Dane County Judge Diane Schlipper heard oral arguments in the lawsuit against Wisconsin’s abortion ban on May 4, 2023. (Screenshot | WisEye)
A Dane County judge ruled on Friday that a case challenging Wisconsin’s 1849 abortion ban may continue, moving the dispute over the 19th-century law a step closer to the Wisconsin Supreme Court.
Judge Diane Schlipper rejected a motion by Sheboygan District Attorney Joel Urmanski, one of the three DAs named as defendants, to dismiss the lawsuit, which seeks to overturn the state’s pre-Civil War felony abortion ban. In her decision, Schlipper said that the 1849 law applies to feticide, not abortion.
Attorney General Josh Kaul filed the case shortly after the U.S. Supreme Court’s Dobbs v. Jackson Women’s Health Organization decision in June 2022, which eliminated federal abortion protections enshrined in Roe v. Wade and sent decisions about the issue back to states.
Kaul argues that the 1849 ban is unenforceable because it conflicts with newer laws, including a 1985 law that was passed after Roe v. Wade and that restricts abortions only after the point of fetal viability.
Wisconsin abortion providers ceased performing the procedure throughout the state following the Dobbs decision due to uncertainty about the law. Physicians, including those who later joined the case that was the subject of Schlipper’s ruling on Friday, have asked for clarity about when it’s legal to provide consensual abortions, fearing that they could be prosecuted under the 1849 felony statute.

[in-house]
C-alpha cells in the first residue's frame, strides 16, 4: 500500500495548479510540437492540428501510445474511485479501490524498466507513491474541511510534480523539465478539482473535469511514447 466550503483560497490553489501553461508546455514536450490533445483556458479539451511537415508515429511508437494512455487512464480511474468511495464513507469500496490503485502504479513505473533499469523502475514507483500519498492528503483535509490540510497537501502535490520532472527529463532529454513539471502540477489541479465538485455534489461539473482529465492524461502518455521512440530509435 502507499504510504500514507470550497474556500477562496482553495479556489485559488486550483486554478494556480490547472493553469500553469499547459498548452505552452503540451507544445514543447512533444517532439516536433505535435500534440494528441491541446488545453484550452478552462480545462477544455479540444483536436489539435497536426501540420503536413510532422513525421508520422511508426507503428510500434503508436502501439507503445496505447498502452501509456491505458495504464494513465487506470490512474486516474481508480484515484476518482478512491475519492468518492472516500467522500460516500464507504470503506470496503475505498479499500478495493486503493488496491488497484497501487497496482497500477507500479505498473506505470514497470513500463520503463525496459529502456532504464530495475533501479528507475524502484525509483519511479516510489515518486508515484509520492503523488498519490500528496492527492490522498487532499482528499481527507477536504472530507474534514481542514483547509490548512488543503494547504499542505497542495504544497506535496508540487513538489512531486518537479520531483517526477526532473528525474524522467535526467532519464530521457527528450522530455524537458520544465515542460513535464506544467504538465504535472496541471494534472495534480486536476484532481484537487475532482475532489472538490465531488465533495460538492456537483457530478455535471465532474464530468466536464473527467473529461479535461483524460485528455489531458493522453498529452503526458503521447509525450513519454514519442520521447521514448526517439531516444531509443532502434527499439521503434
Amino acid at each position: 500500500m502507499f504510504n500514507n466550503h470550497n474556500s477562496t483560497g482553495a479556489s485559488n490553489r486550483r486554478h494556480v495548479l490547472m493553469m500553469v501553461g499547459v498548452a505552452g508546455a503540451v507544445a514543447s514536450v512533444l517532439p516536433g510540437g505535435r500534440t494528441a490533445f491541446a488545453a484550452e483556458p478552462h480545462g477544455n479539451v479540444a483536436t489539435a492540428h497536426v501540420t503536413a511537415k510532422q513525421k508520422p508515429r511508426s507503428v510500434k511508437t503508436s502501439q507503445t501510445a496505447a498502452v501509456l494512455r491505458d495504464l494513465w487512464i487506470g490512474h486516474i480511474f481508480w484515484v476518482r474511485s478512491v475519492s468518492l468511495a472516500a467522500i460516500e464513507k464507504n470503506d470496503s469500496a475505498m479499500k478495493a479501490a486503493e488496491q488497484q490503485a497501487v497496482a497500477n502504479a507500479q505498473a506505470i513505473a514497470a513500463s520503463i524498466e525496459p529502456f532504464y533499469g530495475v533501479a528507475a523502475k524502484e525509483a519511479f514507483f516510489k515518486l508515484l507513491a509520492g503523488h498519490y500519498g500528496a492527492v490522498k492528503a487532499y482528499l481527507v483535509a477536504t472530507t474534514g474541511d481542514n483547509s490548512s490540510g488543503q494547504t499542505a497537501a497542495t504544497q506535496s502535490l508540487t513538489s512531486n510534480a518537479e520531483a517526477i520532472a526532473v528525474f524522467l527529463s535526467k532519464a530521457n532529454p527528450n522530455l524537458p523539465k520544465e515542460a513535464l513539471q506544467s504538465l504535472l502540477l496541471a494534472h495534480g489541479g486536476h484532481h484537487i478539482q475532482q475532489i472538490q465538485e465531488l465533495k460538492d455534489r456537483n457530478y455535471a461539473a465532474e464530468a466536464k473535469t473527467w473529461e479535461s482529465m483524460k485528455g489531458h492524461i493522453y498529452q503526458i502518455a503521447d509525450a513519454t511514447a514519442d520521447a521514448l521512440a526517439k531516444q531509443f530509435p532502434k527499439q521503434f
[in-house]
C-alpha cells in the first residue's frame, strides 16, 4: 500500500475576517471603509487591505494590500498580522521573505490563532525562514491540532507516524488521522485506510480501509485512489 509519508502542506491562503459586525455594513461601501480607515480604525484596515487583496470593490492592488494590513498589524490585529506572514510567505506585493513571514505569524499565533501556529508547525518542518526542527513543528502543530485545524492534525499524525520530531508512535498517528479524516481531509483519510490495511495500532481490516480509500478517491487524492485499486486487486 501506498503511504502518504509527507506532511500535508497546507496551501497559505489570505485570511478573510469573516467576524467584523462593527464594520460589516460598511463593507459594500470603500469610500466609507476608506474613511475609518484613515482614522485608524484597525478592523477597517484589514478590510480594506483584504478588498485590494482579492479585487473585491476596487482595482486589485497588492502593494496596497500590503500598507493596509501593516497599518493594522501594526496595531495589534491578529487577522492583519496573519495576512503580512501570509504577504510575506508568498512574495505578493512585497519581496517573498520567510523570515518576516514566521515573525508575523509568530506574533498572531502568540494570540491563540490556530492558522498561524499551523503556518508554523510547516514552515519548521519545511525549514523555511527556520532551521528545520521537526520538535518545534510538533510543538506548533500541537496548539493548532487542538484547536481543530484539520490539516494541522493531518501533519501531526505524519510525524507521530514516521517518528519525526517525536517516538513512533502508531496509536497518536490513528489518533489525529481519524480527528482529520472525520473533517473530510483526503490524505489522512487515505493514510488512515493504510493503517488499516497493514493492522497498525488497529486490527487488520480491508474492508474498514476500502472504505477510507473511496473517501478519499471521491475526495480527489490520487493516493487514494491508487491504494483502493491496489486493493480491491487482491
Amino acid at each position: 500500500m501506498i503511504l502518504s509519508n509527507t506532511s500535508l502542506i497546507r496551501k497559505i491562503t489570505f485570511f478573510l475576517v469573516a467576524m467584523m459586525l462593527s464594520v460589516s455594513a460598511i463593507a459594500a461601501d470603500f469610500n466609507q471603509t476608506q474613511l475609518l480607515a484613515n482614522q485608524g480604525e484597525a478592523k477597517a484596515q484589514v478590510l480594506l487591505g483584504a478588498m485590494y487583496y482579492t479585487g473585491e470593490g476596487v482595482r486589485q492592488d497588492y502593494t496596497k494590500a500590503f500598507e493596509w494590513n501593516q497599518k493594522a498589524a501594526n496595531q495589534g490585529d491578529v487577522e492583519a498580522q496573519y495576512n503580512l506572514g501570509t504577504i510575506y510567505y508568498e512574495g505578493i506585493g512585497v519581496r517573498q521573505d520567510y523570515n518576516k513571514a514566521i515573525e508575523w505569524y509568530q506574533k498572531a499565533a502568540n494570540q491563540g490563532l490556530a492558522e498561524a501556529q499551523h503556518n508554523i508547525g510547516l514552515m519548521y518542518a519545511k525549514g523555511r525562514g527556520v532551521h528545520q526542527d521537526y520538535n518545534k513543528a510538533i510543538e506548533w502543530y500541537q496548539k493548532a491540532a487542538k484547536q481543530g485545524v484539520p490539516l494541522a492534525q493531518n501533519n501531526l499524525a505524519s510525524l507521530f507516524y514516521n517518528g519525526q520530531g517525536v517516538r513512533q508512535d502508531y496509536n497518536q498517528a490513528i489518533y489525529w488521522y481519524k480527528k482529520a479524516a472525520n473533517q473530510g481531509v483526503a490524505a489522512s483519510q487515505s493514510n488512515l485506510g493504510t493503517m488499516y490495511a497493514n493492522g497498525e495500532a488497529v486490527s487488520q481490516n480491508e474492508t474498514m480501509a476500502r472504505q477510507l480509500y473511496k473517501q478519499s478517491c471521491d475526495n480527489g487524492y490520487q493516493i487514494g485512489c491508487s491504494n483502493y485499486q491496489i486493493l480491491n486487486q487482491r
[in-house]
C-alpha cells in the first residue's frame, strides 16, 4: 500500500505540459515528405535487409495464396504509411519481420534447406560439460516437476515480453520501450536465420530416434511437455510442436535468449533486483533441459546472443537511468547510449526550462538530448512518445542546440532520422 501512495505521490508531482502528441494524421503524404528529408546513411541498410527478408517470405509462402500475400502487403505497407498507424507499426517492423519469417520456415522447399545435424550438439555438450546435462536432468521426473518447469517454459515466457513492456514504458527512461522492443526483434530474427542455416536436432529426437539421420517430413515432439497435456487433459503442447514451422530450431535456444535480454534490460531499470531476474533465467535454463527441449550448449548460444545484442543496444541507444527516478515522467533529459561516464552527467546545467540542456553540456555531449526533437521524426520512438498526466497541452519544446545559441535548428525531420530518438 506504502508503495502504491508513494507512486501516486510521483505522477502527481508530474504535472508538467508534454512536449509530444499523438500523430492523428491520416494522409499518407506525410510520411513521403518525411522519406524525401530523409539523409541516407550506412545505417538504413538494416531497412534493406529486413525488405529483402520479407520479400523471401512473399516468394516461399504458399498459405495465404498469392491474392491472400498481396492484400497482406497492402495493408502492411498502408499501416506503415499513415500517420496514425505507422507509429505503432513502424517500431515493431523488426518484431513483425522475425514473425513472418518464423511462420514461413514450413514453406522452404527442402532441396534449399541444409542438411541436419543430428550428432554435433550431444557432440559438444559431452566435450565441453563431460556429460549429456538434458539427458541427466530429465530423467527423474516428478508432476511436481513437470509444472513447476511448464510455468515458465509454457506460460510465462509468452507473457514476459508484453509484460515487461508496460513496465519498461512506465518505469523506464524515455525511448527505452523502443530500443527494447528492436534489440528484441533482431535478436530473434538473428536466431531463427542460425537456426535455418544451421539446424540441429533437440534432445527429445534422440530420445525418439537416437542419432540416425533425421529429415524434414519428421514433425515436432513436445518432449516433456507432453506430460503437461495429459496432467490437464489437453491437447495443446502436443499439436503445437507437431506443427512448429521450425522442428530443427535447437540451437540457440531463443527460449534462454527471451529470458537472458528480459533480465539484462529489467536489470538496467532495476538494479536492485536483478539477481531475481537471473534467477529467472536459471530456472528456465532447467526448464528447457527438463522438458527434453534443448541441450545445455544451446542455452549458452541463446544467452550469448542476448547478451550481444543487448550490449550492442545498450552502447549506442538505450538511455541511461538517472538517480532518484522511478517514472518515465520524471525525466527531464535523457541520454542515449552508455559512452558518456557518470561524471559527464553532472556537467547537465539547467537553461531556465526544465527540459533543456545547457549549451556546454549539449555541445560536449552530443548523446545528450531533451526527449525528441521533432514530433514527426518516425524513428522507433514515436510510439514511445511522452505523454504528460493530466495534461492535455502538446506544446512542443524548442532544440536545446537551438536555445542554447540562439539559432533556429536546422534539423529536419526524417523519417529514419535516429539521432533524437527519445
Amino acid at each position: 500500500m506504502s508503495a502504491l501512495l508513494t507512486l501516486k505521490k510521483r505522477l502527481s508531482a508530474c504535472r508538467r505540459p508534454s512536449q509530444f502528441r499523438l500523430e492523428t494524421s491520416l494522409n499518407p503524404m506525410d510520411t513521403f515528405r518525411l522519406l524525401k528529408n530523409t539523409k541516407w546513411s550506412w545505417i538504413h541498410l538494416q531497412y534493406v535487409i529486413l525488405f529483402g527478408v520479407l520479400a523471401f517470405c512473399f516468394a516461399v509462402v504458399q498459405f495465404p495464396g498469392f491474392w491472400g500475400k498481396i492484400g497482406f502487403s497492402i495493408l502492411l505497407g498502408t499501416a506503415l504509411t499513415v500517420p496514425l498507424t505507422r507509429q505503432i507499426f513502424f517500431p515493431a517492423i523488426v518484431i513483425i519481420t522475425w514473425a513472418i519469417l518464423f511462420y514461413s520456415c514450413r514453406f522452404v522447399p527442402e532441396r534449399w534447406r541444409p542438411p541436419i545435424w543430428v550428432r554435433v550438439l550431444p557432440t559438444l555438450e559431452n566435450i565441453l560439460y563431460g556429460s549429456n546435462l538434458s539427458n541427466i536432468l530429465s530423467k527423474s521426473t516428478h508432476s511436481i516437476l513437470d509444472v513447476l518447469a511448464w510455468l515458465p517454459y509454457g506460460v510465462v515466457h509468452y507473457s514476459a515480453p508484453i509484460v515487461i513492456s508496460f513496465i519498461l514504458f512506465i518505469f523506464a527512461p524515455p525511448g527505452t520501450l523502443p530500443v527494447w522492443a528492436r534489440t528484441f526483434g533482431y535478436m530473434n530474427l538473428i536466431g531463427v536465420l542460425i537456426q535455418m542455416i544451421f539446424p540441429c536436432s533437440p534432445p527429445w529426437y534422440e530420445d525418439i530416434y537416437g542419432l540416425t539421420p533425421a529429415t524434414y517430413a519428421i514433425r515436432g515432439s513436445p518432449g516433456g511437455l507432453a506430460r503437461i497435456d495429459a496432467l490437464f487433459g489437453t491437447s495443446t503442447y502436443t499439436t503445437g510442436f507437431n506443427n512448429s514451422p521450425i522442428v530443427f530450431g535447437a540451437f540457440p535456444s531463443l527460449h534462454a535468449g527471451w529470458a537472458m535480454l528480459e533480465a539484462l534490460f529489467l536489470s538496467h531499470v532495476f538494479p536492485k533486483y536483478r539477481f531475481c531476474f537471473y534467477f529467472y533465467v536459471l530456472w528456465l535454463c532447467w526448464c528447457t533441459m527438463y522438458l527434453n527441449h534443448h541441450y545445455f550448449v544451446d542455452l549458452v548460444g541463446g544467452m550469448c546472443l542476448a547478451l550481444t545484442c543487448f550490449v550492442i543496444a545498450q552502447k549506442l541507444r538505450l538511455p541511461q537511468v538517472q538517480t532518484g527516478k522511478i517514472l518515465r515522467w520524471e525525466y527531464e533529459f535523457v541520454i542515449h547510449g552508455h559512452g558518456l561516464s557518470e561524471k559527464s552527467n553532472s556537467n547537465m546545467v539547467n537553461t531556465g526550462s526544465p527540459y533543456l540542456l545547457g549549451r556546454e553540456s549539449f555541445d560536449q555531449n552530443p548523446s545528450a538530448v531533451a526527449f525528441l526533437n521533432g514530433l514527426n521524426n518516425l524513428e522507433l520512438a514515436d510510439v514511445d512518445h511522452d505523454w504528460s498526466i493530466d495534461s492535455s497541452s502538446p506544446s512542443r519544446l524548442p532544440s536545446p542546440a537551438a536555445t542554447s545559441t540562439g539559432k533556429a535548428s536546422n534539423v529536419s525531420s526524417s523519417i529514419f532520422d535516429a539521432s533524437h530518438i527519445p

Schlipper indicated in the ruling that she believes the law applies to feticide, not to consensual abortions. She wrote that Urmanski has no basis for prosecuting physicians who perform consensual abortions because the statute doesn’t apply to abortion.
“This pre-Roe statute says nothing about abortion — there is no such thing as an “1849 Abortion Ban” in Wisconsin,” Schlipper wrote.
Part of Schlipper’s analysis in the ruling includes considering the technical definition of feticide according to a leading law dictionary: “the act or instance of killing a fetus by assaulting and battering the mother, especially the act of unlawfully causing the death of a fetus” or an “intentionally induced miscarriage.”
Schlipper wrote that this is “different from the technical definition of abortion, which is very long but begins with ‘[a]n artificially induced termination of a pregnancy for the purpose of destroying an embryo or fetus.’”
Kaul said in a statement that the “ruling is a major victory in our fight to restore reproductive freedom in Wisconsin.”
“While this ruling does not resolve the case and won’t be the final word in this litigation, the court’s thorough decision makes clear that Wis. Stat. § 940.04(1) should not be interpreted to criminalize consensual abortions,” Kaul continued.
Schlipper’s decision means the case will continue in Dane County Court, but it is widely expected, no matter the outcome, to one day reach the Wisconsin Supreme Court, which will flip to a liberal majority in August when Judge Janet Protasiewicz takes her place on the bench.
Gov. Tony Evers, who has supported the lawsuit since it was filed, reacted to the ruling on Twitter, saying it was “good news and a critical step in our fight to end our state’s criminal abortion ban and restore the reproductive freedom women had in Wisconsin until #SCOTUS overturned #Roe last June. We must restore access to safe, legal abortion in Wisconsin.”
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